Lots of Tomatoes From a Little Space

Over 50 years ago, the husband-and-wife team of George “Doc” and Katy Abraham wrote a syndicated gardening column and hosted a call-in radio program on WHAM 1180 AM in Rochester. Here is a reprise of one of their folksy “Green Thumb” articles. The complete archives of their life’s work can be found at the Kroch Library at Cornell.

Some gardeners like to stake their tomatoes, rather than use the mulching and “sprawling” method, in order to save space. The latest wrinkle among gardeners is the “Chinese Tomato Ring,” also known as “tomato trellising” or growing tomatoes on a “corset.” Many commercial growers in the South find it advantageous to grow tomatoes on trellises like grapes. This method enables them to get more plants in a given space, and the fruit is kept free from snails and other pests. Tomato plants grown on trellises will bear heavily until frost, and according to some tests, a single plant can produce as much as 62 pounds of tomatoes. According to the University of Maryland, 25 tomato plants produced over 1,500 pounds of fruit, using the corset or trellis method.

Preparing the soil
The Chinese Tomato Ring method is simple. After the soil is worked with organic matter (peat, compost, leafmold), you scatter in 2 pounds of a complete plant food (such as a 5-10-10 or similar ratio fertilizer) for every 100 square feet. If desired, you could wait and feed your plants liquid plant food.

Choosing the cylinder
Basically, the new trellising method amounts to keeping each plant inside a wire cylinder, which measures 1-1/2 feet across by 5 feet tall. The result is a column of vine growth held in place and supported by the wire cylinder. Wire with a 6-inch mesh is best because it makes it easy to reach in and pick the tomatoes. Concrete reinforcing wire is ideal because it is rigid enough to be self-supporting. You can get this in lumberyards. Cylinders or other wire supports only half as tall may be used to give partial support to the plants. If the wire is weak, a few stakes around the cylinders will keep them from blowing over. I like the concrete reinforcing wire because it is sturdy.

Planting the tomatoes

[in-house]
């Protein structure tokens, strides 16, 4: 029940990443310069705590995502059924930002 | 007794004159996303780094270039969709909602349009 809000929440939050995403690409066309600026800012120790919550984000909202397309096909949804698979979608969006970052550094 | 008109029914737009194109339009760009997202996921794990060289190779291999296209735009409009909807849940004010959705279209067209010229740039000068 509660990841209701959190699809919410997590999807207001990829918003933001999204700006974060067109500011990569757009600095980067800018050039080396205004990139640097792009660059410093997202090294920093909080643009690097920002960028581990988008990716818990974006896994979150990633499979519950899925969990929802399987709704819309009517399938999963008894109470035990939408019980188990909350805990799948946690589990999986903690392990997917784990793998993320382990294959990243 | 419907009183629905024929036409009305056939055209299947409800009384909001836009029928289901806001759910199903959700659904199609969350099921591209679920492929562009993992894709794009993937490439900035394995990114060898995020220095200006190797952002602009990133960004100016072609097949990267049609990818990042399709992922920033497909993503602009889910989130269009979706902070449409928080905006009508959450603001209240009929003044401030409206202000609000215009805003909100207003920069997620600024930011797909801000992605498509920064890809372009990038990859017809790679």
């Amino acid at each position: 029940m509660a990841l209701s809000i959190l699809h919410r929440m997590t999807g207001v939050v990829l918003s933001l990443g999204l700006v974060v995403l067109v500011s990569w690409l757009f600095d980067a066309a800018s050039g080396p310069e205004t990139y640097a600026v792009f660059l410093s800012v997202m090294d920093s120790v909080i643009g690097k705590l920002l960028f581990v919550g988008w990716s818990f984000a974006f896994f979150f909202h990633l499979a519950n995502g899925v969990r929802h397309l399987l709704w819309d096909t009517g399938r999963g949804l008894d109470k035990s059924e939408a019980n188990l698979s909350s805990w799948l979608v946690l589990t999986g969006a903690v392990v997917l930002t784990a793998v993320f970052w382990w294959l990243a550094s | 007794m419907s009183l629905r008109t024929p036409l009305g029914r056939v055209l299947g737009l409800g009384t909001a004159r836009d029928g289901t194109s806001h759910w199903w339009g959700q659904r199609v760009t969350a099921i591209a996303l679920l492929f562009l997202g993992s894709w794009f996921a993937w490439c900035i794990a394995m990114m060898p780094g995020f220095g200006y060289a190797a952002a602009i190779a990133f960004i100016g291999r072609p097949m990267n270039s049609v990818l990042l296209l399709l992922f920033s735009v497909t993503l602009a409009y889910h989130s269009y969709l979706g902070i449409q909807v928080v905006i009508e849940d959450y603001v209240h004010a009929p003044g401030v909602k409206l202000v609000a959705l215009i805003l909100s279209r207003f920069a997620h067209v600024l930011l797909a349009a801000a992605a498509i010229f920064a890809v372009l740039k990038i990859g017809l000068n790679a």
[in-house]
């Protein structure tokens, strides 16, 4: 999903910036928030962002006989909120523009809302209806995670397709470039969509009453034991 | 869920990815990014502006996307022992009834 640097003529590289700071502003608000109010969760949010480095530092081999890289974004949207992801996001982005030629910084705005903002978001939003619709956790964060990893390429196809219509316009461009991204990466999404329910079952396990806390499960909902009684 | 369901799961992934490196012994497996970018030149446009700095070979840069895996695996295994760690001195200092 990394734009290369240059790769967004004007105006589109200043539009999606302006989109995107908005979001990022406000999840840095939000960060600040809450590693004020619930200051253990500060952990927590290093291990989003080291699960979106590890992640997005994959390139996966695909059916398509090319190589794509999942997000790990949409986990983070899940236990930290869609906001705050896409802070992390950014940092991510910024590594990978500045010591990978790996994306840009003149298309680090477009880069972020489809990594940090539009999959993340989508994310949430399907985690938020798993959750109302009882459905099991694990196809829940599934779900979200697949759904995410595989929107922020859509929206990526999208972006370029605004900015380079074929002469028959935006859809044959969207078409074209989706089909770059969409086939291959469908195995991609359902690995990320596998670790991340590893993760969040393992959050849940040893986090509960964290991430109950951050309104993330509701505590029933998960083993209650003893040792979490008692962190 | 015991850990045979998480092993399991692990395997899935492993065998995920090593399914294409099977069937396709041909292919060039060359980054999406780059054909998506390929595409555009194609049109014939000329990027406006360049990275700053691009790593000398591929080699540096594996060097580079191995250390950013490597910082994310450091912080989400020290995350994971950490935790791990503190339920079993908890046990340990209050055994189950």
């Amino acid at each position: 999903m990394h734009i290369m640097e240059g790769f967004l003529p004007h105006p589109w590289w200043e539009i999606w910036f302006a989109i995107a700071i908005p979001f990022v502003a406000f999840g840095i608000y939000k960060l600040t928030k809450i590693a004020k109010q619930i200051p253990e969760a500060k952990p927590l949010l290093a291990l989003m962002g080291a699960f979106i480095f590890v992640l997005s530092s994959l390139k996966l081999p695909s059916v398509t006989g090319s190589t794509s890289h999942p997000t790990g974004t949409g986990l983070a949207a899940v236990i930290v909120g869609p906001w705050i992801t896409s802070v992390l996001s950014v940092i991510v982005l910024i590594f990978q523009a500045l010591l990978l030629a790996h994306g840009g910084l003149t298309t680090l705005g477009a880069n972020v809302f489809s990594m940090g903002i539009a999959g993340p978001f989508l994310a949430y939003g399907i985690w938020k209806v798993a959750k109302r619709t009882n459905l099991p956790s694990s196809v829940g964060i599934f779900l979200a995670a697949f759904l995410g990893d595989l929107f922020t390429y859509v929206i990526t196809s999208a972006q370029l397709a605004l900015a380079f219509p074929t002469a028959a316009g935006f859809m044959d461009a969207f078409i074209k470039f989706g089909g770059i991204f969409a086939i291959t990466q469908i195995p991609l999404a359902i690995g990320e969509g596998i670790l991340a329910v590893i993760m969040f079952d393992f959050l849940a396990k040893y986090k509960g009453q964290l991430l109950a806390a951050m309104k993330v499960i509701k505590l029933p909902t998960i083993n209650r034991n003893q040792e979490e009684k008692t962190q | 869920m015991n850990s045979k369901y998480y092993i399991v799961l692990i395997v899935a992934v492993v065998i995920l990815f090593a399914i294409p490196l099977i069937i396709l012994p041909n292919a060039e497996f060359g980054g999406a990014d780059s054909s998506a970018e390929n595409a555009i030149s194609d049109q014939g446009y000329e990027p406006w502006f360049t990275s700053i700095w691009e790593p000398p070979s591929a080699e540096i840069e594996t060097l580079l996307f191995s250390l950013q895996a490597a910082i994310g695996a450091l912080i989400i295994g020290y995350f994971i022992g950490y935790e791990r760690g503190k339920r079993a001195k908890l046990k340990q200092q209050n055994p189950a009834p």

Set the plants 3 or 4 feet apart, water them well, then apply a mulch of straw, sawdust, aluminum foil or plastic. Place the wire cylinder over each plant soon after transplanting and keep all the tomato branches inside the wire framework. The tomato plants will eventually grow over the top of the cylinders and down the outside to make a vine length of about 10 feet.

DO NOT PRUNE ANY OF THE BRANCHES. From time to time, you’ll have to keep training the top as it climbs. Some folks tie the shoots to the wire with a soft cloth; others just weave them in and out of the mesh.

Watering and feeding
Some people punch a couple of holes in the bottom of a large metal juice can and sink it into the ground near the edge of the plant. Then they just pour the water into the can and let it soak to the roots. Every three weeks, add a liquid or Rapid Gro fertilizer to the can. Water is not lost this way, and goes directly to the roots. Mix the plant food 1 teaspoon to a quart of water.

Water plants frequently during the early part of the season and then only in dry spells. Keep plants watered with liquid plant food from the time the first cluster of blossoms is set until the end of summer. Tomatoes grown this way are clean, bright red, free of growth cracks and rot. The plant is capable of producing a larger amount of food over a longer period of time than any other vegetable in the home garden.
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More tips for using a Chinese Tomato Ring
If you don’t want to grow individual tomato plants in each cylinder, use a larger corset and grow several plants on the inside or outside.

Add a mulch of leaves, sawdust, straw, or grass clippings around the cylinder and pour water, as needed, inside the cylinder. It will conserve moisture and there will be no weeds or snails to harm the fruit.

Spray tomato plants with malathion or Sevin. Use 2 tablespoons to 1 gallon of water for insect control.



by Doc and Katy Abraham
Doc and Katy Abraham were both Cornell graduates with double degrees in horticulture and journalism. Following WWII they opened a small greenhouse business before achieving newspaper and radio fame.